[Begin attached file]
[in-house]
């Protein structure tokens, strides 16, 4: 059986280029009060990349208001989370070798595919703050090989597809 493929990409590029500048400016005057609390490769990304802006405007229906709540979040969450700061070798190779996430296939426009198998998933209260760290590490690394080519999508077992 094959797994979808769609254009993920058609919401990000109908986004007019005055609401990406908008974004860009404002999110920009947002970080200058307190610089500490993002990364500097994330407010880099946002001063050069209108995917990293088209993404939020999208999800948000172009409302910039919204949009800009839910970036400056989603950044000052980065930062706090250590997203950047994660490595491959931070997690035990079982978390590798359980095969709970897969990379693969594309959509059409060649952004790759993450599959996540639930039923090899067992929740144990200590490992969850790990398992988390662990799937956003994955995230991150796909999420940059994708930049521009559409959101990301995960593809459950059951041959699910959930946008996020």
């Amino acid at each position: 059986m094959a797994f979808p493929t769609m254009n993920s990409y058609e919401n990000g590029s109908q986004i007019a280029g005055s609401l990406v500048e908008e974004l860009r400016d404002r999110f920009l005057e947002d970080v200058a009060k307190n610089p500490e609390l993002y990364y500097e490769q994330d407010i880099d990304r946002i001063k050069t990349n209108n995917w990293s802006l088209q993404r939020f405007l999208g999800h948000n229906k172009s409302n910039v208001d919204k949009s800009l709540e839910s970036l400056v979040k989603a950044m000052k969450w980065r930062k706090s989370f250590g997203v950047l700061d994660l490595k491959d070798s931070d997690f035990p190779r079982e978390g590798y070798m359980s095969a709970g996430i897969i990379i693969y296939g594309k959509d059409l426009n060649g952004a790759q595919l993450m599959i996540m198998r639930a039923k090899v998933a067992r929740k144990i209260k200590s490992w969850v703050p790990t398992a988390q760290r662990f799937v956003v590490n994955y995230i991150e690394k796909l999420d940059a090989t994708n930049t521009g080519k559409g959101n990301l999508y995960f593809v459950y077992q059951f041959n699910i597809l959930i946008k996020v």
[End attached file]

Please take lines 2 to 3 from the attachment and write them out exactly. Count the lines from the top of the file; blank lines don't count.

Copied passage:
């Protein structure tokens, strides 16, 4: 059986280029009060990349208001989370070798595919703050090989597809 493929990409590029500048400016005057609390490769990304802006405007229906709540979040969450700061070798190779996430296939426009198998998933209260760290590490690394080519999508077992 094959797994979808769609254009993920058609919401990000109908986004007019005055609401990406908008974004860009404002999110920009947002970080200058307190610089500490993002990364500097994330407010880099946002001063050069209108995917990293088209993404939020999208999800948000172009409302910039919204949009800009839910970036400056989603950044000052980065930062706090250590997203950047994660490595491959931070997690035990079982978390590798359980095969709970897969990379693969594309959509059409060649952004790759993450599959996540639930039923090899067992929740144990200590490992969850790990398992988390662990799937956003994955995230991150796909999420940059994708930049521009559409959101990301995960593809459950059951041959699910959930946008996020």
């Amino acid at each position: 059986m094959a797994f979808p493929t769609m254009n993920s990409y058609e919401n990000g590029s109908q986004i007019a280029g005055s609401l990406v500048e908008e974004l860009r400016d404002r999110f920009l005057e947002d970080v200058a009060k307190n610089p500490e609390l993002y990364y500097e490769q994330d407010i880099d990304r946002i001063k050069t990349n209108n995917w990293s802006l088209q993404r939020f405007l999208g999800h948000n229906k172009s409302n910039v208001d919204k949009s800009l709540e839910s970036l400056v979040k989603a950044m000052k969450w980065r930062k706090s989370f250590g997203v950047l700061d994660l490595k491959d070798s931070d997690f035990p190779r079982e978390g590798y070798m359980s095969a709970g996430i897969i990379i693969y296939g594309k959509d059409l426009n060649g952004a790759q595919l993450m599959i996540m198998r639930a039923k090899v998933a067992r929740k144990i209260k200590s490992w969850v703050p790990t398992a988390q760290r662990f799937v956003v590490n994955y995230i991150e690394k796909l999420d940059a090989t994708n930049t521009g080519k559409g959101n990301l999508y995960f593809v459950y077992q059951f041959n699910i597809l959930i946008k996020v």